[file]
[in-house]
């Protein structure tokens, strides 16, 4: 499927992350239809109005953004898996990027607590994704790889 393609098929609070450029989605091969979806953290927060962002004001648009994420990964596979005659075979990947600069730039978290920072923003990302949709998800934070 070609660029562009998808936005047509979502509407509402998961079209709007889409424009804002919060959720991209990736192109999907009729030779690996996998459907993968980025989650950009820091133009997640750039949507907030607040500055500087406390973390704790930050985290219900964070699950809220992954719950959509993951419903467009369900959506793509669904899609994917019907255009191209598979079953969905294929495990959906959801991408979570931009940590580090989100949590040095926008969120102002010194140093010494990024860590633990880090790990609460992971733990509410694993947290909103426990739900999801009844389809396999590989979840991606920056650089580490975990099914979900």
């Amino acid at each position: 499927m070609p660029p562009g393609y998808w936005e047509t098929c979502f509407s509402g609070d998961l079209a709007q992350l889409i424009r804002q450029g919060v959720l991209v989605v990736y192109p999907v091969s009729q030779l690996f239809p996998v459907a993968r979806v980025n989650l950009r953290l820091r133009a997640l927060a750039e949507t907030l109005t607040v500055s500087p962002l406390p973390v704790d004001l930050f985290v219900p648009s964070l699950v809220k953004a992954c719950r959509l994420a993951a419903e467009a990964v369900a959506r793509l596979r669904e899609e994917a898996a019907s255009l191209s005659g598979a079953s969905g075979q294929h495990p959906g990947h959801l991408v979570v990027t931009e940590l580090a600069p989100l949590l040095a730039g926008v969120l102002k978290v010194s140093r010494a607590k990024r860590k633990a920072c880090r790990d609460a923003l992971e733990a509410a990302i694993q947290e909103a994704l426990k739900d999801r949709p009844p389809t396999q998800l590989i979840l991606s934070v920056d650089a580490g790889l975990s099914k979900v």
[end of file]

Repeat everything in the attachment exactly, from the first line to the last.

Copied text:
[in-house]
């Protein structure tokens, strides 16, 4: 499927992350239809109005953004898996990027607590994704790889 393609098929609070450029989605091969979806953290927060962002004001648009994420990964596979005659075979990947600069730039978290920072923003990302949709998800934070 070609660029562009998808936005047509979502509407509402998961079209709007889409424009804002919060959720991209990736192109999907009729030779690996996998459907993968980025989650950009820091133009997640750039949507907030607040500055500087406390973390704790930050985290219900964070699950809220992954719950959509993951419903467009369900959506793509669904899609994917019907255009191209598979079953969905294929495990959906959801991408979570931009940590580090989100949590040095926008969120102002010194140093010494990024860590633990880090790990609460992971733990509410694993947290909103426990739900999801009844389809396999590989979840991606920056650089580490975990099914979900």
């Amino acid at each position: 499927m070609p660029p562009g393609y998808w936005e047509t098929c979502f509407s509402g609070d998961l079209a709007q992350l889409i424009r804002q450029g919060v959720l991209v989605v990736y192109p999907v091969s009729q030779l690996f239809p996998v459907a993968r979806v980025n989650l950009r953290l820091r133009a997640l927060a750039e949507t907030l109005t607040v500055s500087p962002l406390p973390v704790d004001l930050f985290v219900p648009s964070l699950v809220k953004a992954c719950r959509l994420a993951a419903e467009a990964v369900a959506r793509l596979r669904e899609e994917a898996a019907s255009l191209s005659g598979a079953s969905g075979q294929h495990p959906g990947h959801l991408v979570v990027t931009e940590l580090a600069p989100l949590l040095a730039g926008v969120l102002k978290v010194s140093r010494a607590k990024r860590k633990a920072c880090r790990d609460a923003l992971e733990a509410a990302i694993q947290e909103a994704l426990k739900d999801r949709p009844p389809t396999q998800l590989i979840l991606s934070v920056d650089a580490g790889l975990s099914k979900v």